In today’s technology centric world the usage of electronic banking has risen significantly. In 2009, the Gartner Group surveyed 3,988 adults and 47 percent of the respondents in the United States said they engage in Internet banking; 30 percent in the UK, and these figures appear to be rising. According to a report by comScore, during April 2012, 423.5 million people worldwide-accessed online banking sites. Consequently, the Sun-Sentinel reported the number of checks processed by the Federal Reserve hit an all time low in 2012.
Don’t count checks out just yet
Despite the fact Internet banking use is soaring high and check use is on a steep decline, many people still rely on good old-fashioned paper checks—there are still millions of checks processed daily across the United States. And even if you do conduct the bulk of your banking online, due to the fact that checks are still very much utilized, it is important to know how to use these documents in the event you receive one. People frequently use checks to pay bills, give gifts of money or pay off various forms of debt.
Understanding the concept of endorsing a check is essential, because in order to obtain the money noted on a check, a signature is required to complete the financial transaction. Additionally, in the event you receive a check, you might want to give the money to someone else. Rather than going through the process of cashing it and giving the person the money, you can simply endorse the check with your signature and sign over the sum of the money to another person. If you have a desire, or need, to give a check made out to you to someone else, you can endorse it directly to that individual. In this situation, you’ll want to know how to safely do it so no one else other than the intended cashes the check.
How to endorse a check to a third party
Properly endorsing a check to a third party authorizes a specific individual to receive the money. Signing a check over to another person is a relatively straight forward process. If you want to endorse your check to someone else, here’s what you need to do:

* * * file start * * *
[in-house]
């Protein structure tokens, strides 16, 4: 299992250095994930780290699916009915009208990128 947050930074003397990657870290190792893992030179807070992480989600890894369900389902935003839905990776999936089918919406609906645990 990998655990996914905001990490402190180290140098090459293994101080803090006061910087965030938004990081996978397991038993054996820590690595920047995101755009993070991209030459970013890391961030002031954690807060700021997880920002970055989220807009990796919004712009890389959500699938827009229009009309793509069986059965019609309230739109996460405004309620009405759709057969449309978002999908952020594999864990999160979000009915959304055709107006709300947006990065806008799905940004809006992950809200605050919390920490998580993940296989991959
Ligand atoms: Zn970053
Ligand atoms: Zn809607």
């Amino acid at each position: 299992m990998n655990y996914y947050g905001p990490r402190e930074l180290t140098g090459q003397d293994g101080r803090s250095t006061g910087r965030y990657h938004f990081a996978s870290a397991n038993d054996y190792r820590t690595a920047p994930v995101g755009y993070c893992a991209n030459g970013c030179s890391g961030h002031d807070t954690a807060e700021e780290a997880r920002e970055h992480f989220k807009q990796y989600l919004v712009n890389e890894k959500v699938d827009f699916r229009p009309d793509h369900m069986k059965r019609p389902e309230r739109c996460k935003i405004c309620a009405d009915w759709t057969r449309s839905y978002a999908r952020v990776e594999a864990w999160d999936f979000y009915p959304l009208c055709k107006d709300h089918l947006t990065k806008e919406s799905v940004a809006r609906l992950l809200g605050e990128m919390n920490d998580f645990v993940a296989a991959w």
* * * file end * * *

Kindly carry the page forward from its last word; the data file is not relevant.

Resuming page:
Sign the check: In order to relinquish the check, you have to place your signature on the back of the document below the restrictive endorsement. After you’ve endorsed the check with your name, at this time you’ve given authorization for anyone to obtain the amount designated on the check.
Restrict the endorsement: A restrictive endorsement designates only a specific person can cash or deposit that check. However, if you want to give the money to someone else, you can include an additional restriction to limit the check. To do this, you can write “Pay to the Order of” and list the individual’s name right on the back of the check. Be sure to do this all above the “Do not write below this line” portion of the check. This stipulation limits how the check can be cashed. With a restrictive endorsement, only the person you designate can legally cash the check.
When endorsing a check to someone else, you want to ensure you do it properly. Simply signing the check means anyone who comes across the check can cash it and take the money. You don’t want a stranger walking off the the cash; however, by properly endorsing the check, this safeguards no one other than the authorized person is the recipient of the money.